v     Income level.  The target population's income relative to that of the country as a whole. Low income: Little or no employment within the household. The employed involved in unskilled and/or seasonal labour at or below minimum wage. Middle income: Stable employment within the household. The income is sustainable and earnings are above minimum wage. High income: Clearly affluent lifestyles. Family owns at least one home and a vehicle. Employed involved in professional or business labour. Mixed: Families represents a mix of low income, mixed income and high income.

 

v     Individual counselling and social casework. Individual counselling includes individual

v     psychotherapy, counselling and social casework which combines these with close supervision of the target individual and coordinated social services (US Department of Health and Human Services 2001)

 

v     Individual risk factor. Personal history and biological factors which influences how individuals behave and increase their likelihood of becoming a victim or a perpetrator of violence.

 

v     International. Relating to, or involving two or more nations; Extending across or transcending national boundaries.

 

v     Interpersonal Violence. As distinguished from self directed and organized violence, violence between family members and intimate violence is that occurring between family members and intimate partners, usually, though not always, taking place inside the home. This category includes child abuse and neglect, intimate partner violence* and elder abuse. and violence between acquaintances and strangers that is not intended to further the aims of any formally defined group or cause, includes youth violence, random acts of violence, rape or sexual assault by acquaintance or strangers and violence in institutional settings such as schools, workplaces, prisons and nursing homes.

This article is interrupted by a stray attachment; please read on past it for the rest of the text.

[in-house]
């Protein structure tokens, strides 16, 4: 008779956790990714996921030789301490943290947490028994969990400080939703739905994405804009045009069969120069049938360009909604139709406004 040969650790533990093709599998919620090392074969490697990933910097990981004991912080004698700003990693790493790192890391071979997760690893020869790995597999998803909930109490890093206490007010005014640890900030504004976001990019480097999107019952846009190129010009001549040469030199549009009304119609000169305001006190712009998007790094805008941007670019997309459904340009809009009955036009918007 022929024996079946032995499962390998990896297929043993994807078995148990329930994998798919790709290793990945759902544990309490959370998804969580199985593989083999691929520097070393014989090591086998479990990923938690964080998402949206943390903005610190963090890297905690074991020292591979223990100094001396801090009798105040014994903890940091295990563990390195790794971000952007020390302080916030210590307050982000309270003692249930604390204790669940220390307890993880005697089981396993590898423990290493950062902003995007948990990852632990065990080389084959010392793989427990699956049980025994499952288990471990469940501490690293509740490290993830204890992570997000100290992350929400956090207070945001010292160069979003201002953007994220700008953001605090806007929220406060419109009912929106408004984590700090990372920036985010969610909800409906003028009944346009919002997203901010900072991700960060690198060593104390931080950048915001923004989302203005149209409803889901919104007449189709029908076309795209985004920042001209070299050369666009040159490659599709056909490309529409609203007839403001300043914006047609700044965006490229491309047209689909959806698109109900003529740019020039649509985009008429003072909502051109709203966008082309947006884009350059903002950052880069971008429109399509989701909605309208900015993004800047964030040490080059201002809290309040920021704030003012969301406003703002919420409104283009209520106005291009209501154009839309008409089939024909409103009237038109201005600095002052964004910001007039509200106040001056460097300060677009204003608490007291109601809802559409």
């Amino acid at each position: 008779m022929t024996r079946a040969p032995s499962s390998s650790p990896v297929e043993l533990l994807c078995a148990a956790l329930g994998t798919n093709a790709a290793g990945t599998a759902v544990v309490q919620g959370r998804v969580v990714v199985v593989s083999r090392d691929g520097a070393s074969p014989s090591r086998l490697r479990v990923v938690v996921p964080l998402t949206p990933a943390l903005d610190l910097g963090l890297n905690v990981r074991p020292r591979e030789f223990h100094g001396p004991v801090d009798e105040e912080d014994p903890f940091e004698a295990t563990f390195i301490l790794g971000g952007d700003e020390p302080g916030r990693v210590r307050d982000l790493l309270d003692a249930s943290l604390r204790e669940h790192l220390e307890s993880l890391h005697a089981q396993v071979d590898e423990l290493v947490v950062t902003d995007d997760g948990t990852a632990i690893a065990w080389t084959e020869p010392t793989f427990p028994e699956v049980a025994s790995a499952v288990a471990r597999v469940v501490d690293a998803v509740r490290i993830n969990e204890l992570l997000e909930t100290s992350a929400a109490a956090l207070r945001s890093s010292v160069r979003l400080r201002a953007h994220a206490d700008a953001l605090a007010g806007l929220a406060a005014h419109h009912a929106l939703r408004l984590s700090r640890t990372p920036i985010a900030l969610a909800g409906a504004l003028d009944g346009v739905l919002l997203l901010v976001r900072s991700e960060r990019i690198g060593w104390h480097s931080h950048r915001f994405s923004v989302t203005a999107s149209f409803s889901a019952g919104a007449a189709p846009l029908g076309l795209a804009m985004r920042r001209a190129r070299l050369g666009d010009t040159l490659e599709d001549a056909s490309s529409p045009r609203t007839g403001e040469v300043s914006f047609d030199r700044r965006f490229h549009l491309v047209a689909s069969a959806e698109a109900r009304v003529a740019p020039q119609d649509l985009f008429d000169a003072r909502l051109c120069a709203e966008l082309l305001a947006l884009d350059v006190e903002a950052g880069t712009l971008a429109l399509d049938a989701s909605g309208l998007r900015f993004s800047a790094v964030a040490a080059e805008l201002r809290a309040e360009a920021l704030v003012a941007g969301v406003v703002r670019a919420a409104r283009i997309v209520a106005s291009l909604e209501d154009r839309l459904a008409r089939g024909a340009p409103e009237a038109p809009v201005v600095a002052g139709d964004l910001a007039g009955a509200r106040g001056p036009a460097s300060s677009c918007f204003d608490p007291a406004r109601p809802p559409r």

v     Intervention. Interventions are sets of actions and decisions structured in such a way that their successful implementation would lead to clearly identifiable outcomes and benefits.

 

Home    A - C     D - F     G - I     J - L     M - O     P - R     S - U     V - Z    


v     Life Skills Approach. Life skills training for violence prevention includes peace building and education for development, as well as training on anger management, conflict resolution, decision-making and critical thinking, and coping with stress and self-management moral development (UNICEF 2003, Krug et al., 2002).

 

v     Local. Belonging to or characteristic of a particular locality or neighborhood; within a restricted geographical area, up to a certain mileage maximum.

 

Home    A - C     D - F     G - I     J - L     M - O     P - R     S - U     V - Z    


v     Media campaigns. Community-wide public information campaigns for the prevention of interpersonal violence aim to increase knowledge, raise awareness and change attitudes and violent behaviour at community level by giving educational messages to the community via mass media (e.g. television, radio, posters, internet, newspapers). Some initiatives have incorporated messages within popular radio or television dramas (Muirhead et al., 2001)

 

v     Media campaign may be directed at interpersonal violence in general, or at child abuse and neglect, youth violence, intimate partner violence, sexual violence and elder abuse.

 

v     Mentoring. Mentoring based interventions aim to help young people develop non-violent, pro-social skills by providing at-risk individuals the opportunity to develop a supporting relationship with someone who can act as a possible role model (Krug et al., 2002).